From Painkillers to Heroin – An All Too Common Story
A recent story chronicled the life of one such person. Here’s the time line:
- At 18, her doctor gave her a prescription for Vicodin for fibromyalgia.
- Over the next two years she took the drug more and more frequently and, within three years, was a full blown addict.
- She kept taking Vicodin for five years, prescribed by her doctor all that time.
- After five years, she lost her job – along with her health insurance.
- She could no longer afford the doctor’s visits or the prescriptions, so she turned to heroin.
- During those years she married, had child, and then divorced her husband.
- She was mid a custody battle when she overdosed – not on heroin, but on muscle relaxants she took to relieve the pain of withdrawal.
- She was taken to the hospital for the overdose, and had to get a psychiatric evaluation. She waited five days to go into the psychiatric ward and spent two days there.
- While waiting, she missed a custody hearing and lost custody of her son. Her ex-husband took him home.
- That was the last straw – she decided to get the addition help she needed.
- Unfortunately, she went to a methadone clinic – she chose that clinic because they also offered counseling. And she is stil, to this day, years later, on methadone.
- She has since had two more children, both of whom were born early and had to be under close scrutiny in the hospital to make sure they weren’t addicted to methadone and going to go through withdrawal.Fortunately, both babies escaped that horror. But if she gets pregnant again, she might not be so lucky.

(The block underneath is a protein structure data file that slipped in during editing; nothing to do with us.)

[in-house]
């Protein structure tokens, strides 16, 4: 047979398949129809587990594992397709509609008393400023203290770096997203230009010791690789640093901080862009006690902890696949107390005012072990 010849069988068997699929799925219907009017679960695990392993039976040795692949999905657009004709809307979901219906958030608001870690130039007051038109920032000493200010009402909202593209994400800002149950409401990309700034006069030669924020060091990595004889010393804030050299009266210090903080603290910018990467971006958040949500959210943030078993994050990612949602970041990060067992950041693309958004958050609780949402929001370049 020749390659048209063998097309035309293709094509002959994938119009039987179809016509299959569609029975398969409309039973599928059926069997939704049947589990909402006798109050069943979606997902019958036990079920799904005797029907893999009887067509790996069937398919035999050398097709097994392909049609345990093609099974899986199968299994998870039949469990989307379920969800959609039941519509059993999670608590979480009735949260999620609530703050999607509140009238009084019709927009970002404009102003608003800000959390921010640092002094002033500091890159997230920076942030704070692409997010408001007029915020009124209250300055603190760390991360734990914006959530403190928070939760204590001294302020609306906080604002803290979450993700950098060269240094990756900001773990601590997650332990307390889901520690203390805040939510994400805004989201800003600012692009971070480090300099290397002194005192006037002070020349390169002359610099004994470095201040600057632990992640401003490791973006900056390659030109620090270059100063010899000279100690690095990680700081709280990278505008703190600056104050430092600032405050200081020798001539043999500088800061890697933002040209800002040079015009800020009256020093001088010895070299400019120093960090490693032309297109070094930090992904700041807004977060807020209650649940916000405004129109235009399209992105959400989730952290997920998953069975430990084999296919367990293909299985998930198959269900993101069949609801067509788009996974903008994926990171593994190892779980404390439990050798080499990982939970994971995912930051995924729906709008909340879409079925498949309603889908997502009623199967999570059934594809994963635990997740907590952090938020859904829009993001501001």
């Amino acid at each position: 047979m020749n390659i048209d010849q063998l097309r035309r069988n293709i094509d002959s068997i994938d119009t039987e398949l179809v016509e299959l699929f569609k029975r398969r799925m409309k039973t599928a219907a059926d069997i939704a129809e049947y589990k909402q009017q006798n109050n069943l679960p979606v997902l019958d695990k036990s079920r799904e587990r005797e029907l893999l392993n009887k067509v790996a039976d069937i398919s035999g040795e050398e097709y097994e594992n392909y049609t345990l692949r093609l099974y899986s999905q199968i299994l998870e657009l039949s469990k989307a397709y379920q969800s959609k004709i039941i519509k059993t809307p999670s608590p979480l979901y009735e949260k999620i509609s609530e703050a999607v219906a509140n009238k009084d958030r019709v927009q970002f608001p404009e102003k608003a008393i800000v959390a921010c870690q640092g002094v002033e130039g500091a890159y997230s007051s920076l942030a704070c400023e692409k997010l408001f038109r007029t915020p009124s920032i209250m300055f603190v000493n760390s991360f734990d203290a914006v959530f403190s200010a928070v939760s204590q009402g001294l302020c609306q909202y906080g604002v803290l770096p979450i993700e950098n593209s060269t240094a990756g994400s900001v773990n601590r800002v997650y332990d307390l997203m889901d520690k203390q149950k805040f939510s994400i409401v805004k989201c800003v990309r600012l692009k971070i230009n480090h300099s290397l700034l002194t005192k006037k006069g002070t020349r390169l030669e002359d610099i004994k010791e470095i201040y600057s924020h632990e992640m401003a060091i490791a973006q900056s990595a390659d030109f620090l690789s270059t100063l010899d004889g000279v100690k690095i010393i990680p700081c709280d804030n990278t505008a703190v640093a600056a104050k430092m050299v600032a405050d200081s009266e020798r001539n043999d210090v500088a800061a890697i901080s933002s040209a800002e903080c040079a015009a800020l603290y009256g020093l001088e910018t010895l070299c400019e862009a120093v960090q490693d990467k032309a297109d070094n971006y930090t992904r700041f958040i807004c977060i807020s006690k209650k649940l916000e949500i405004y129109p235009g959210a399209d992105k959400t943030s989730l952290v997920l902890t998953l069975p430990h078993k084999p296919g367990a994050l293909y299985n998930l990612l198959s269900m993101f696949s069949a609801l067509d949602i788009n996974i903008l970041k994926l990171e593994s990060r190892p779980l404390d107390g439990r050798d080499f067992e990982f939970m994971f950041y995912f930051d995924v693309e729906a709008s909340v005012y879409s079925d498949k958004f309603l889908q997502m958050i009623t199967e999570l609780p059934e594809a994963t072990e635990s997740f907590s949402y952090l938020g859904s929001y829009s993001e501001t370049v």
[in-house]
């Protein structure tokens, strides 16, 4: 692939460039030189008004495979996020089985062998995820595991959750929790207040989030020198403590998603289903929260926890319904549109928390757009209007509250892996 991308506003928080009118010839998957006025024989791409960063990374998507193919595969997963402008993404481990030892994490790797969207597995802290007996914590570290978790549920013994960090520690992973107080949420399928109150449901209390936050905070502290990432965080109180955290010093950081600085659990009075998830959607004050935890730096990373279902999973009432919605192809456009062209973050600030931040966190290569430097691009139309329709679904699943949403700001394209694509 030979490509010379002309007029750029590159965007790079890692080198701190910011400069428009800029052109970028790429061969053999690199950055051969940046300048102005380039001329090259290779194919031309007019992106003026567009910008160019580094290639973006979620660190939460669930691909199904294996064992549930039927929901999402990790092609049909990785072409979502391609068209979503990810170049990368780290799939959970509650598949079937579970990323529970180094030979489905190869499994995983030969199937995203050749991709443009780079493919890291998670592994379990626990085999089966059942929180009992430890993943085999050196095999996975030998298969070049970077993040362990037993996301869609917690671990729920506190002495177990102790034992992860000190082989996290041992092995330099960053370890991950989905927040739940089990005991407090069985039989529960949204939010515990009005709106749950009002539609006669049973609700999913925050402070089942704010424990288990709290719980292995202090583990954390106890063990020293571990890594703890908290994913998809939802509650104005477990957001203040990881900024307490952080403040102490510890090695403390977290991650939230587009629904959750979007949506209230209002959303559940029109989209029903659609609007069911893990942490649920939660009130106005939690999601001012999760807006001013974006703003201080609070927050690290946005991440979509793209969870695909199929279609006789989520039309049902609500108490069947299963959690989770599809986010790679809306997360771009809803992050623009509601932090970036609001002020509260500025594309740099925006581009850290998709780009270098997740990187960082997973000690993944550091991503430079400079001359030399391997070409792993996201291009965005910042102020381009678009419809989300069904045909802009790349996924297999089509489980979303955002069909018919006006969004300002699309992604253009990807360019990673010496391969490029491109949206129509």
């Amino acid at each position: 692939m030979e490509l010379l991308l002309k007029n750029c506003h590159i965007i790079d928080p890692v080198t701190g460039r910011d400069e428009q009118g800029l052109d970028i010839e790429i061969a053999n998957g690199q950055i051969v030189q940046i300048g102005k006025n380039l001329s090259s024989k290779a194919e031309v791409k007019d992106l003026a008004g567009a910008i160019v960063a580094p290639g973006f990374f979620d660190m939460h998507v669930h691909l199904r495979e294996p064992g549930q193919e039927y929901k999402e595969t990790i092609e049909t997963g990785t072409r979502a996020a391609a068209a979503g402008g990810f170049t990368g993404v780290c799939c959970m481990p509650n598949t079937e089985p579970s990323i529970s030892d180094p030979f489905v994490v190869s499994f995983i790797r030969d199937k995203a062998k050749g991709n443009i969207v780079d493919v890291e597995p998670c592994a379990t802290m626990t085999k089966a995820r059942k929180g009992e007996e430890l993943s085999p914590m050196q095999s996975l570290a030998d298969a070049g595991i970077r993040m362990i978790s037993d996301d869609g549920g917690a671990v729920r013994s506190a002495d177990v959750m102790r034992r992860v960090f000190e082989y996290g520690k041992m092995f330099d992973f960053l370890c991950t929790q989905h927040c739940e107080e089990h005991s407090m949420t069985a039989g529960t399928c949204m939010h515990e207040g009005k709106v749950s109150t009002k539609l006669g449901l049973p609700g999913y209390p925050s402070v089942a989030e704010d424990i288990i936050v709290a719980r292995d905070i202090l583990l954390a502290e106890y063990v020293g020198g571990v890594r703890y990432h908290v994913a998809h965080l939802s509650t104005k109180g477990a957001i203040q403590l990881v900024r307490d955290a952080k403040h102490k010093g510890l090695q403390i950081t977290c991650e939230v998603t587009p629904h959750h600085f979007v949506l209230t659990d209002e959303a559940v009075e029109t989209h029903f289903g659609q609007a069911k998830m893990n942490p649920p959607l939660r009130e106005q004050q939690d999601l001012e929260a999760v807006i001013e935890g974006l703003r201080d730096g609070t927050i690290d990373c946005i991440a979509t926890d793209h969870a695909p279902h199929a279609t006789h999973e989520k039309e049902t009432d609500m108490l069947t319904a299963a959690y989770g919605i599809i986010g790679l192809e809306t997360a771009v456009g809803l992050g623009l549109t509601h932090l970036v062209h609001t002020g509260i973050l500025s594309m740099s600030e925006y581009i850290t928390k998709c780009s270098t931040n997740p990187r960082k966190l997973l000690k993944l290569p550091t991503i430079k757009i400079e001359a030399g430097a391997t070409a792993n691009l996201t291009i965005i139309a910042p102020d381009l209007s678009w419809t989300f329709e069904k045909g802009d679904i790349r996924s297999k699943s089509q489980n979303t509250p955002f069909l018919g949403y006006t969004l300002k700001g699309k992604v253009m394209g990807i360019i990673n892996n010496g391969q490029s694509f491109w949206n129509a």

She is now back with her husband, has three children, thinks of herself a no longer an addict. But the truth is, she’s addicted to methadone. And someday she’s going to have to deal with that. When she does, she’ll discover that getting off methadone is more difficult than getting off Vicodin, heroin or any other drug.
What could have been done to prevent all of this?
- There actually are handlings for fibromyalgia. Going on painkillers forever is not your only option. There are doctors who get down to the bottom of what is causing the symptoms and have very successful treatment protocols that make people better. So, the first lesson to learn is this: If a doctor tells you there is no solution to your problem other than trying to suppress the symptoms with addictive painkillers, go to another doctor. Do some research on the Internet. In many cases, the conditions some doctors say have no solution are actually being treated successfully by other doctors. Don’t give up.
- If you do get addicted to drugs, don’t do a program that addicts you to another drug. You have traded one problem for another. Again, do a little research before you decide on your options. Methadone is notoriously difficult to kick and even though a methadone clinic may say that they offer counseling, this woman got stuck on methadone for years, and will probably be in the same condition for even longer.
A good drug rehab program either doesn’t use drugs at all or, in some cases when it’s medically necessary, will use a drug for a short period of time to help relieve the symptoms of withdrawal and protect the person from dangerous side effects as they come off the drug.
But they only stay on the drug for a brief time. Once withdrawal is over – a matter of days, usually not more than a week or so – the person is taken off the drug they were given by the rehab or detox facility.
When they leave, they’re drug free. And are likely to stay that way if they go to a really good program.
So … make sure you always question painkillers, or other drugs, as the only solution. And, two, if you need help getting off drugs, realize that addiction to another drug is not the solution.
If you or someone you care about needs help with drugs, give us a call at 855-889-0555. We will help you find the right program for your situation. We’ve helped thousands, we can help you too.